We've looked at what plagiarism is and some of the most common examples. But, in addition to understanding and recognizing plagiarism, you must be able to avoid it in your own writing. Here are some recommended strategies to help you avoid the pitfalls of plagiarism.
The Harvard College Writing Program offers the "best advice."
Here's the best advice you'll ever receive about avoiding intentional plagiarism: If you're tempted to borrow someone else's ideas or plagiarize in any way because you're pressed for time, nervous about how you're doing in a class, or confused about the assignment, don't do it. The problems you think you're solving by plagiarizing are really minor compared to the problems you will create for yourself by plagiarizing. In every case, the consequences of plagiarism are much more serious than the consequences of turning in a paper late or turning in a paper you're not satisfied to have written. Harvard Guide to Using Sources
Intentional plagiarism is a choice. It is cheating, and the odds are that you will be caught. Make the decision ahead of time to hold yourself to a high level of academic integrity. Don't put off writing assignments until the very last minute, and if you need help meet with your instructor, ask an SJR State librarian, or request a consultation with the Academic Success services on your campus.
Unlike deliberate cheating, unintentional plagiarism may occur because the writer
did not know how to accurately cite the source
did not properly paraphrase or summarize a source
meant to add a citation later, but either couldn't find it or forgot which source it came from.
In these cases the writer did not intend to misuse sources, but intention does not prevent plagiarism. Here is a list of important steps to avoid even accidental plagiarism.
Be sure to give yourself enough time to complete your assignment and have a research plan in place. By preparing ahead of time to use information sources correctly you can employ effective strategies to avoid plagiarism.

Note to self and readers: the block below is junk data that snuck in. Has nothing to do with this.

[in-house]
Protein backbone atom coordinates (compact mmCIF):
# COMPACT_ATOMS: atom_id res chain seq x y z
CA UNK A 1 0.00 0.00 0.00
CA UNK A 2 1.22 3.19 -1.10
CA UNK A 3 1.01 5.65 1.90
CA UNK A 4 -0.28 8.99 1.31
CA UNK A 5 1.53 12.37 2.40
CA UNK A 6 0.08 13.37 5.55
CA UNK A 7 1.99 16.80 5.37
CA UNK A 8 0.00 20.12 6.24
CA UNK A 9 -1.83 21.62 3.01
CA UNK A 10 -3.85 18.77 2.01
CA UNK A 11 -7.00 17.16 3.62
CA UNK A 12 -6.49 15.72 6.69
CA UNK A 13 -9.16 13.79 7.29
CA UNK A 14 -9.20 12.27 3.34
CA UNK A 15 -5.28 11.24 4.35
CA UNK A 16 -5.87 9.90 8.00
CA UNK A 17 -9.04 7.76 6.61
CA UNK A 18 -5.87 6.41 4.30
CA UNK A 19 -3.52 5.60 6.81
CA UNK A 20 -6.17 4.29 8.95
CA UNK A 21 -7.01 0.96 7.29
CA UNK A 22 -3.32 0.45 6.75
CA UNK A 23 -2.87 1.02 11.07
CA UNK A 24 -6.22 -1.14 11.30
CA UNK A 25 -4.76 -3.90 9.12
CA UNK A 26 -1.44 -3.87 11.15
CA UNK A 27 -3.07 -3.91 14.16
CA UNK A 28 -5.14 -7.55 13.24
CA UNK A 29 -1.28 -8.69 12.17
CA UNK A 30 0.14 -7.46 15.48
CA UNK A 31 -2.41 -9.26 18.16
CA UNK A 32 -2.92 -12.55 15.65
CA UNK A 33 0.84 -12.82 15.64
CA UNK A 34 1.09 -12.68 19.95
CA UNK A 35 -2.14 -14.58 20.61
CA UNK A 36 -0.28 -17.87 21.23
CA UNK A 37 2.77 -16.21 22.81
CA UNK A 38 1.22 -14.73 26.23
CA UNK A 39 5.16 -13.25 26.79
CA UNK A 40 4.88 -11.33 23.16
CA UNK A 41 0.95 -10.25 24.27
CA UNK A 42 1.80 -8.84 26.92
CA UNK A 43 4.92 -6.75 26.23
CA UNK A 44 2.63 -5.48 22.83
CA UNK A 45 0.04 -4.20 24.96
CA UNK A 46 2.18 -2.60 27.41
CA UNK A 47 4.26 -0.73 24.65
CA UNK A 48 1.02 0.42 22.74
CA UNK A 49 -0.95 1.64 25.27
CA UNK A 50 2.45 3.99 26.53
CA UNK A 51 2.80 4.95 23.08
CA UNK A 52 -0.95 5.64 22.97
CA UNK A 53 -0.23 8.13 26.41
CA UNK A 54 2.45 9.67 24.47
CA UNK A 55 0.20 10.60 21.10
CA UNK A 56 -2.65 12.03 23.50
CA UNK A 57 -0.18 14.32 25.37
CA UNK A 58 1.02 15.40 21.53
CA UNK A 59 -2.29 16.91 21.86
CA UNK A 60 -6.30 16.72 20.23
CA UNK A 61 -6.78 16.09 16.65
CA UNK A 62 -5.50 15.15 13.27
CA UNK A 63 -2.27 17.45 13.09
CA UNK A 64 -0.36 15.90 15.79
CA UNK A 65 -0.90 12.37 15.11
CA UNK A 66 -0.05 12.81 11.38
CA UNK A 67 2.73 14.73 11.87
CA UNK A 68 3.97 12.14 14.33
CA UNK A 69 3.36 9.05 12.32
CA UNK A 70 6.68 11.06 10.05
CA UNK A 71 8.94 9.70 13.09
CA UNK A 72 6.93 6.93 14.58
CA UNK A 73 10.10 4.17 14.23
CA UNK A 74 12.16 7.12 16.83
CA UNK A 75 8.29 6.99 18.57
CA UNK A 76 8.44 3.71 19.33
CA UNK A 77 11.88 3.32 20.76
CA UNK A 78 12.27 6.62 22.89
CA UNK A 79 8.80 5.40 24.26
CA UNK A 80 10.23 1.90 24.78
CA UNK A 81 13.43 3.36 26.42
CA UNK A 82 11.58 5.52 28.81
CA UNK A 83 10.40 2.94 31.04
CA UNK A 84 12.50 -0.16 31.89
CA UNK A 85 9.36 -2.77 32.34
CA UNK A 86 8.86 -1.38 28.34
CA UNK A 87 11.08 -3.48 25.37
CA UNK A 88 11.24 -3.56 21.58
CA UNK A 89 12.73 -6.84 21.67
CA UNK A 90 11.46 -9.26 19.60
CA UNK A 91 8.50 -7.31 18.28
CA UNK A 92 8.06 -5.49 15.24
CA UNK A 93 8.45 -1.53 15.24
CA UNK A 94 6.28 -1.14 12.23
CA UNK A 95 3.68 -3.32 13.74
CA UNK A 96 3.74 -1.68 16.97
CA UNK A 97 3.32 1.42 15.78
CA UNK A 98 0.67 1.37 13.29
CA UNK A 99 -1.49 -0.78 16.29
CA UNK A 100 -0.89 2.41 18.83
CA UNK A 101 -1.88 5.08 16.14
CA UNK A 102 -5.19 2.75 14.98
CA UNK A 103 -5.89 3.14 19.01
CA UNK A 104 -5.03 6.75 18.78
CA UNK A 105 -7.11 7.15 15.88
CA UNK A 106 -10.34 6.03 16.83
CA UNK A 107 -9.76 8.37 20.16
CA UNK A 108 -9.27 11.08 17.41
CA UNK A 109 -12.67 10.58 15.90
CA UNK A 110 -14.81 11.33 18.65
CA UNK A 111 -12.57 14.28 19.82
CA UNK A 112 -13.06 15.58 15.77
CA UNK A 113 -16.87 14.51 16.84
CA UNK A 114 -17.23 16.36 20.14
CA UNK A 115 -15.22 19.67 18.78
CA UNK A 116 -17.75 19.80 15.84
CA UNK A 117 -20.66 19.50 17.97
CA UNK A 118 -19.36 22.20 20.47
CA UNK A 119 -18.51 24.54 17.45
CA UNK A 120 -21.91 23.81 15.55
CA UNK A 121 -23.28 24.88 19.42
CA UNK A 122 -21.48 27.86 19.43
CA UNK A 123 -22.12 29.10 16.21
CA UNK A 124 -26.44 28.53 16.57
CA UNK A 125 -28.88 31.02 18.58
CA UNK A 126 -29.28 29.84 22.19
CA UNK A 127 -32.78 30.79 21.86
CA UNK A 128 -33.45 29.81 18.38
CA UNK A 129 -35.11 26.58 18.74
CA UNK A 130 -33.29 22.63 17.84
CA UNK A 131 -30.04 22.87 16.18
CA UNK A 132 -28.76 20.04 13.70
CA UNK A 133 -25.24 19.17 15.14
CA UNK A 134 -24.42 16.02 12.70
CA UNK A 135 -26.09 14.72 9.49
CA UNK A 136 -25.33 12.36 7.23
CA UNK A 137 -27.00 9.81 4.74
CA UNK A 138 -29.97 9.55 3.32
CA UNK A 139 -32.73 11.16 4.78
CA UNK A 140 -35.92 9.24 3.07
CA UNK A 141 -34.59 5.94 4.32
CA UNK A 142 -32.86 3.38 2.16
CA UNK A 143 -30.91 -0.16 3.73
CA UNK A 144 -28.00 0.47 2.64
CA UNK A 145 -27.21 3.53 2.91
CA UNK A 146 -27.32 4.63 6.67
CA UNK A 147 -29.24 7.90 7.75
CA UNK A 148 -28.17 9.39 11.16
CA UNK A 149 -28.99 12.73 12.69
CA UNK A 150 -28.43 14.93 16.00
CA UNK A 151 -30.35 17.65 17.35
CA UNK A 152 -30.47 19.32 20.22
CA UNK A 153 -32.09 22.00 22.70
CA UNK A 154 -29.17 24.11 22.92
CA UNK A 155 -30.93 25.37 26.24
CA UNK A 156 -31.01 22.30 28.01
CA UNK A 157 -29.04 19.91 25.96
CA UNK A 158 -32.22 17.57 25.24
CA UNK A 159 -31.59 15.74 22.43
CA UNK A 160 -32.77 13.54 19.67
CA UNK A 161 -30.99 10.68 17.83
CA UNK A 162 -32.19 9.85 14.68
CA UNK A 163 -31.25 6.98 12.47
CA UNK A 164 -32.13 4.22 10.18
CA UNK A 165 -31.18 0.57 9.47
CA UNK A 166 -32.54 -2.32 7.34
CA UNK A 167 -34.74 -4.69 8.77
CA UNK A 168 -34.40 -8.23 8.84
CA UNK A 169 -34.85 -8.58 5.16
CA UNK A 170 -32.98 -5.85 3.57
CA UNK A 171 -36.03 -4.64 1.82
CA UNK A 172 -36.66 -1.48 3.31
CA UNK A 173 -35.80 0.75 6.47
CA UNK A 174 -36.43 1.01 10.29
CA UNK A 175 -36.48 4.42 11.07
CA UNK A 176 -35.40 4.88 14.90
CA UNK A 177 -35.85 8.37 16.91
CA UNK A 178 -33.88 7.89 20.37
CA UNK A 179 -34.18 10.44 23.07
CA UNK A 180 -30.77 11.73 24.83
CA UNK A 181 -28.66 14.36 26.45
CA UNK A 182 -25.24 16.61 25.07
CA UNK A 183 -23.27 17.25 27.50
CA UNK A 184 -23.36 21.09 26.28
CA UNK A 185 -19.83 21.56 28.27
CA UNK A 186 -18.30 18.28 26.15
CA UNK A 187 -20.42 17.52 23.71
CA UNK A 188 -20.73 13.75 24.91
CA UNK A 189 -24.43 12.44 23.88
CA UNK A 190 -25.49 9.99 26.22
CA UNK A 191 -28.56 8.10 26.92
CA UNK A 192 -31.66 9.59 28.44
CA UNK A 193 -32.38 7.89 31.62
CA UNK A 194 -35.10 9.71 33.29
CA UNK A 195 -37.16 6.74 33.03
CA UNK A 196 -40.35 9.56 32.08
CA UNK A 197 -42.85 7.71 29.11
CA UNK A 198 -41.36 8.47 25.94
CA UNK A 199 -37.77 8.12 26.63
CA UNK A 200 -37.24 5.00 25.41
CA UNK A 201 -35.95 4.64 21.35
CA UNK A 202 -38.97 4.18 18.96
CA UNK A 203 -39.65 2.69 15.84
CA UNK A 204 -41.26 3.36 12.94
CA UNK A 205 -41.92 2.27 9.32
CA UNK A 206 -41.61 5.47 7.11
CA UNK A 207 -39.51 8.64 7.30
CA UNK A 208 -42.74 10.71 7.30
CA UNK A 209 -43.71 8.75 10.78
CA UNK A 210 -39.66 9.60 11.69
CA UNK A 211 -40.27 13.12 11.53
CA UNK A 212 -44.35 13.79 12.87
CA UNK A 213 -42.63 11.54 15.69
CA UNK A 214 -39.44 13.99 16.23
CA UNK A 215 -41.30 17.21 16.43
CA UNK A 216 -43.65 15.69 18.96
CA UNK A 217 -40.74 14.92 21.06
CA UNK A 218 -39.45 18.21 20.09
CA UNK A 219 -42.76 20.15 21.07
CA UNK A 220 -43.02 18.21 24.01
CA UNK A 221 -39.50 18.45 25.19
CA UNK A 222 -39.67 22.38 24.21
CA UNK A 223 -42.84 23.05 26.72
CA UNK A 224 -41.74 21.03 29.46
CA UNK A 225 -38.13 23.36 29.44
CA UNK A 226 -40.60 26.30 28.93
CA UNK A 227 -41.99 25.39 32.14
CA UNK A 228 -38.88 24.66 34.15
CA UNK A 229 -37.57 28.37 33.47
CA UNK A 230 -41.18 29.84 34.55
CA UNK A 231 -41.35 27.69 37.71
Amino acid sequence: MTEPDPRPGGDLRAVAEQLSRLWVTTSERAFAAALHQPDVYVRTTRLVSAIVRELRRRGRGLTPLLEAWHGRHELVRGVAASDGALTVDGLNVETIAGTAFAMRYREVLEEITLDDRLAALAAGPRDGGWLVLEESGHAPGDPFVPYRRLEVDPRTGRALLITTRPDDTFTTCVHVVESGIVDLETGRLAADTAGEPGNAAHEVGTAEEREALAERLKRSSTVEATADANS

When using direct quotations double check that you have used the source's words and punctuation exactly as they were originally written. Add quotation marks at the beginning and the end of the quoted section and cite your source immediately, even when taking notes. See the right-hand sidebar on this page to review the proper use of direct quotation.
When using paraphrase be sure that your words and sentence structure are your own. Simply replacing a few key words from the original with synonyms is not proper paraphrase and is considered a form of plagiarism. See the right-hand sidebar on this page to review the proper use of paraphrase.
Print or photocopy your source material so that it is available to you as you write your paper. Having hard copies available allows you to double check your citations or clear up any questions about the use of your source material.
Cite your sources completely (including page numbers where needed) and immediately - both as you take your notes and while you edit and revise your paper. Never fall into the trap of waiting until the paper is finished to go back and add citations. It is just too easy to miss something, and failure to cite even one source could expose you to a charge of plagiarism.
Do take the time to double check your sources and citations at each step of the research process. As you revise and edit you should always double check that you have properly used and cited any words or ideas that were not your own.
If your instructor does not use Turnitin, try Paperrater.com. It is free for students to use and provides grammer and spell check, plagiarism detection, and sugesstions to improve your writing. Watch this short video for help with using Paper Rater.
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